Architectural conservationists wanted to reconstruct what remained from the bombing, as it was the last remaining exchange floor in the City of London. English Heritage, the government's statutory conservation adviser, and the City of London Corporation insisted that any redevelopment must restore the building's old façade on to St Mary Axe. Baltic Exchange, unable to afford such an expensive undertaking alone, sold the site to Trafalgar House in 1995. The remaining sculptures and masonry of the structurally unstable facade block on the site were photographed and dismantled before the sale; the interior of the Exchange Hall, which was regarded as stable, was initially sealed from the elements in the hope that it would be preserved in situ in any new development, but were subsequently dismantled and stored offsite in 1995-1996.

English Heritage later discovered the damage was far more severe than they had previously thought. Accordingly, they stopped insisting on a full restoration. What remained of Exchange Hall was completely razed in 1998 with the permission of the planning minister John Prescott, over the objections of architectural preservationists, including Save Britain's Heritage who sought a judicial review of his decision.

30 St Mary Axe is now home to the building commissioned by Swiss Re, commonly referred to as "the Gherkin".

The stained glass of the Baltic Exchange war memorial, which had only suffered superficial damage in the bomb blast, has now been restored and is in the National Maritime Museum.

Architectural salvage[edit]

Its classic red granite, coloured marble, Portland stone, and much of the original plaster interiors that survived the bomb were first stored in a Reading warehouse before being sold in 2003 to salvage dealer Derek Davies, who moved them to Cheshire. Davies put the elements on SalvoWEB in February 2003, finally selling the 1,000 tonnes or more to salvage dealer Dennis Buggins in late 2005. Buggins then moved the elements from Cheshire to various barns around Canterbury in Kent.[7]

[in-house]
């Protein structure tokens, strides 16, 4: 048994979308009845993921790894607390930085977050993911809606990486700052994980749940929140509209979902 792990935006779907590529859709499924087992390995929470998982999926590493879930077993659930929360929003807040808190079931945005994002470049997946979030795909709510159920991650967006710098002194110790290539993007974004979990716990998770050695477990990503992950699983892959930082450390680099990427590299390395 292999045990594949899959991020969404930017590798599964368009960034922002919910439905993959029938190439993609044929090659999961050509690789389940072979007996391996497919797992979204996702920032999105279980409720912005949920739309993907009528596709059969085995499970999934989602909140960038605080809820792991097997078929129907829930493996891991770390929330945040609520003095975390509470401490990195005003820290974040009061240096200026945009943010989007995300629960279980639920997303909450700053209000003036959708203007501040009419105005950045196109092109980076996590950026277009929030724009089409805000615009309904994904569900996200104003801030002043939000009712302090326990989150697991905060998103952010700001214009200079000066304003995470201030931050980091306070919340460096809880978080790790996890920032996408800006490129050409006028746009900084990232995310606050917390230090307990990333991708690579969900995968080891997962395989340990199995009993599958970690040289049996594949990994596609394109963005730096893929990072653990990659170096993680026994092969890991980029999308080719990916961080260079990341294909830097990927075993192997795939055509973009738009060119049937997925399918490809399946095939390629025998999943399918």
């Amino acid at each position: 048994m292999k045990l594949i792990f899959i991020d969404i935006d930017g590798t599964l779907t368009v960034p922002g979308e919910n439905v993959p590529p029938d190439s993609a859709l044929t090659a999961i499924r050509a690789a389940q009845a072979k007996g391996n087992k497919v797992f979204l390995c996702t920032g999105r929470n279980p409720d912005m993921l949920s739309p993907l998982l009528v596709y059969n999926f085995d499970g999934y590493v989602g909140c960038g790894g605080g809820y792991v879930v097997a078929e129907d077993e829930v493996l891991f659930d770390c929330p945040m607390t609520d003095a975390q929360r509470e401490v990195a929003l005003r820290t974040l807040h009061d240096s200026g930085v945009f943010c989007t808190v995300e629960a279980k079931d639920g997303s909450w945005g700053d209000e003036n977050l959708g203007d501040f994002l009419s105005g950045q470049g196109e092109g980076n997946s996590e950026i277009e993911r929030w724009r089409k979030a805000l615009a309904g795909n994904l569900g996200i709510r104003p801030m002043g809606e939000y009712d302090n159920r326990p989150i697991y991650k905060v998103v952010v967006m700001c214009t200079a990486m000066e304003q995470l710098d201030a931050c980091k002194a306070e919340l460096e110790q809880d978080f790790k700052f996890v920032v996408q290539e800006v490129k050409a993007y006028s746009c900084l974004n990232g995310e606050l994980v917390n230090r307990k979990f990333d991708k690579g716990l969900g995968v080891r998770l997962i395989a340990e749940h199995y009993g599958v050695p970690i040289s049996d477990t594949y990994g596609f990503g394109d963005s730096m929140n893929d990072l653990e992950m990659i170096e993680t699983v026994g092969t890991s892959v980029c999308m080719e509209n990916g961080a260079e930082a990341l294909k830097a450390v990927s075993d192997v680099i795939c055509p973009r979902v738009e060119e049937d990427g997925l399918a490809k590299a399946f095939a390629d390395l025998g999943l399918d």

Sale of building[edit]

In June 2006 an Estonian businessman, Eerik-Niiles Kross, found an advertisement for the components of the Baltic Exchange building on SalvoWEB while trawling the web for reclaimed flooring.[8] He and his business partner Heiti Hääl bought the Baltic Exchange elements for £800,000[9] from Dennis Buggins of Extreme Architecture, and the 49 containers were shipped via Felixstowe to Tallinn in June 2007[10] where the exchange will be rebuilt in Central Tallinn. The new building is still in the planning stages and a site has not yet been found. Construction has been postponed due to the financial crisis.[11]

Notes[edit]

  1. ^ "Greek Migrations: Phanariot, Chian and other Families and the Secrets of their Success". Retrieved 22 November 2012. 
  2. ^ LAP Architects, lap-architects.com
  3. ^ Trollope & Colls at the National Archives, nationalarchives.gov.uk
  4. ^ Extreme Restoration article, BBC News website, 5 July 2007
  5. ^ Oppenheimer, A. R. (2009). IRA: The Bombs and The Bullets. A History of Deadly Ingenuity. Irish Academic Press, p. 124. ISBN 978-0-7165-2895-1
  6. ^ De Baróid, Ciarán (2000). Ballymurphy And The Irish War. Pluto Press. p. 325. ISBN 0-7453-1509-7. 
  7. ^ Pavilions of Splendour, heritage.co.uk
  8. ^ Historic London building to be reassembled in central Tallinn, baltictimes.com
  9. ^ Extreme architectural auction sale, salvonews.blogspot.com
  10. ^ SalvoNEWS: Baltic Exchange sells to Estonia via Salvo Fair and a SalvoWEB ad
  11. ^ http://www.epl.ee/artikkel/584303

References[edit]

  • Huber, Mark (2001). "Ch. 9:Chartering and Operations". Tanker operations: a handbook for the person-in-charge (PIC). Cambridge, MD: Cornell Maritime Press. ISBN 0-87033-528-6. 
  • Turpin, Edward A.; McEwen, William A. (1980). "Ch. 18:United States Navigation Laws and Ship's Business". Merchant Marine Officers' Handbook. Centreville, MD: Cornell Maritime Press. ISBN 0-87033-056-X. 

External links[edit]

Coordinates: 51°30′54″N 0°04′49″W / 51.5151°N 0.0802°W / 51.5151; -0.0802